the case of the Roman colony of Photice : its foundation, its linguistic character as revealed in the inscriptions, the persistence of bilingualism throughout the period of Late Antiquity and finally the migration of its population to the mountain fastness of the Zagori area, where Vlach speaking people are still to be found.



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Old 09-27-2019, 07:46 PM   #27
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INTRODUCTION TO THE ETYMOLOGICAL DICTIONARY OF THE ROMANIAN LANGUAGE:
https://limbaromana.org/en/introduct...nian-language/

Quote:
The French historian Arbois de Jubainville (1889-1894), citing the Roman writer Eusebius Pamphilius, shows that Osco-Umbrians migrated from the Upper Danube River into the Italian Penninsula, around 1200-1300 BC. We may assume that at that time the Thraco-Dacian, Illyrian, Italic, and Celtic tribes were speaking similar dialects, judging by some historical and linguistic data. About the same time, the Dorians (a Thraco-Illyrian tribe) migrated into Greece. They became Greek speakers, but kept some phonological features of their original language. The Dorian dialect and other Western and Northern Greek dialects have labialized the Proto-Indo-European labiovelars (as did Thraco-Illyrian, Osco-Umbrian, and Continental Celtic), unlike the Ionian dialect which did not.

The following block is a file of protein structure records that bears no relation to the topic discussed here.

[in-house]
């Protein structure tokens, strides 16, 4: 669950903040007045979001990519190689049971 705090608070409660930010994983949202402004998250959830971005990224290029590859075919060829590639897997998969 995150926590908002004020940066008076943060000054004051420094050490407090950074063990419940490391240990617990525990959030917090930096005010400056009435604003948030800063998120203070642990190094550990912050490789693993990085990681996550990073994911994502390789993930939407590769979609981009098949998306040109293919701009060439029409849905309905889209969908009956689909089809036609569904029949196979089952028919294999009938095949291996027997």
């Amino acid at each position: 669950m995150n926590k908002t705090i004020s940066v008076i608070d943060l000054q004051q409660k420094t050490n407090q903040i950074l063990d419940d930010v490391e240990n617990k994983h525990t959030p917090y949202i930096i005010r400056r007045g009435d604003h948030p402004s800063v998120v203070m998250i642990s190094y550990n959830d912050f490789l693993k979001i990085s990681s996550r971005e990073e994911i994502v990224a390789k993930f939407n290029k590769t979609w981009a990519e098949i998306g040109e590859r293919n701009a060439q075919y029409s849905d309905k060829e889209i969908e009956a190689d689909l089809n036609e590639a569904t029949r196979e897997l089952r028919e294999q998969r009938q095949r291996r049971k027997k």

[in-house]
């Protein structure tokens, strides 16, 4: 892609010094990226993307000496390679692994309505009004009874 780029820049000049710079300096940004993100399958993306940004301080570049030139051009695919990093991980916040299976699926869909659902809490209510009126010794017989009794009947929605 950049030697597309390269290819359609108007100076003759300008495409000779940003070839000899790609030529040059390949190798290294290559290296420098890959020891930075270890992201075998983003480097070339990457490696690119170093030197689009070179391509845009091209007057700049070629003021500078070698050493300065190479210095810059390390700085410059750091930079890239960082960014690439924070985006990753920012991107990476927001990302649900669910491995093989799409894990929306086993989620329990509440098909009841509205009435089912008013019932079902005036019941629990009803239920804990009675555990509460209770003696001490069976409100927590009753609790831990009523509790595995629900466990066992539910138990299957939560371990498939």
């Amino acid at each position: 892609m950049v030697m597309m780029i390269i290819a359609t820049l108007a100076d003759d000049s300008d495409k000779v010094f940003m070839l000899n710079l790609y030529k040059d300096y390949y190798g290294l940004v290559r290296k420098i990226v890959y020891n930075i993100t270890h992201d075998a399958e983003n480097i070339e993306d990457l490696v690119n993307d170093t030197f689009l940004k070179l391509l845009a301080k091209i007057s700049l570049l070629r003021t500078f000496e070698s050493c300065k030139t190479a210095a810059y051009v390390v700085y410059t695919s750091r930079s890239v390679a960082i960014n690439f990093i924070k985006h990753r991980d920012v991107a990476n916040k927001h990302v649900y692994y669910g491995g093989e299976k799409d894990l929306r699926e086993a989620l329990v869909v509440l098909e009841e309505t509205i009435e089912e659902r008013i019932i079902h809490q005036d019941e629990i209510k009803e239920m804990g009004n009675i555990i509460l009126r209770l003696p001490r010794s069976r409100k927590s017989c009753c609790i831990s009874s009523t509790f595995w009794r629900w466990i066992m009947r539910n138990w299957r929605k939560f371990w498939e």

Thus, PIE *kwetwor ‘four’ > Dorian Greek péttares, Lesbian péttures, as well as Homeric Greek písures, are forms influenced by Thraco-Illyrian, but Ionian Greek téttares. Furthermore, the Roman writer Marcus Antonius, a Celt from Gaul, says that Gaulish and Osco-Umbrian have a common origin (cf. A. de Jubainville, 1894), in other words, Oscans and Umbrians were offshoots of the Celts. He lived in 1st century BC, and he was a native speaker of Gaulish, being able to see similarities between Gaulish and Osco-Umbrian which share some common features that make them different from Latin.

Regarding the Latino-Faliscans, archaeological evidence shows that they migrated from the Middle Danube Valley, as the bearers of the Villanovan culture of Italy. Velleius Paterculus (11.100), an officer in the Roman army during the Roman-Pannonian war at the beginning of 1st century AD and Roman historian, tells us that “omnibus autem Pannonis non disciplinae tantum modo, sed linguae quoqoue notitia Romanae” (“all Pannonians have not only Roman (military) discipline, but they have also knowledge of Roman language”). The explanation of this apparently bizarre statement can be simply explained by the fact that the Romans’ ancestors migrated from this region about 1,500 years before.